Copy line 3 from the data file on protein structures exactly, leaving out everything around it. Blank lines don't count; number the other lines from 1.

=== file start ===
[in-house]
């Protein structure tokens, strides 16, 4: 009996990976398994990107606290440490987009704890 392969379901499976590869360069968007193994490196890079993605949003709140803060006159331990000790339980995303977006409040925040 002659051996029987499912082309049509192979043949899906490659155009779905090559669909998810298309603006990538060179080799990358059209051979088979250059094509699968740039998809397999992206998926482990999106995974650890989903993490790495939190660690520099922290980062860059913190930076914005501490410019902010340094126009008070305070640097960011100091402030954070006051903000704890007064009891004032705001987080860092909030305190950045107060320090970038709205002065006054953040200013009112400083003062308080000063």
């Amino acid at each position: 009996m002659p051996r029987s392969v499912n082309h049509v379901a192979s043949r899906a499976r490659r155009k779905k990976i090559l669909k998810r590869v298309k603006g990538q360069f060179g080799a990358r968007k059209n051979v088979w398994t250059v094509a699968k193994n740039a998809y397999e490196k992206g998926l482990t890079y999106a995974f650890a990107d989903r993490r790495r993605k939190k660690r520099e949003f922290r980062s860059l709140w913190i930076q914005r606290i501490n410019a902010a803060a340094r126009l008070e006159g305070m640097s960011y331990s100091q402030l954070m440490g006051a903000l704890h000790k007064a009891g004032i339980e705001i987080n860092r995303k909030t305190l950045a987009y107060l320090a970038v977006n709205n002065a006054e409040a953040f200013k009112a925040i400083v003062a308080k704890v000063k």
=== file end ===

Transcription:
């Amino acid at each position: 009996m002659p051996r029987s392969v499912n082309h049509v379901a192979s043949r899906a499976r490659r155009k779905k990976i090559l669909k998810r590869v298309k603006g990538q360069f060179g080799a990358r968007k059209n051979v088979w398994t250059v094509a699968k193994n740039a998809y397999e490196k992206g998926l482990t890079y999106a995974f650890a990107d989903r993490r790495r993605k939190k660690r520099e949003f922290r980062s860059l709140w913190i930076q914005r606290i501490n410019a902010a803060a340094r126009l008070e006159g305070m640097s960011y331990s100091q402030l954070m440490g006051a903000l704890h000790k007064a009891g004032i339980e705001i987080n860092r995303k909030t305190l950045a987009y107060l320090a970038v977006n709205n002065a006054e409040a953040f200013k009112a925040i400083v003062a308080k704890v000063k």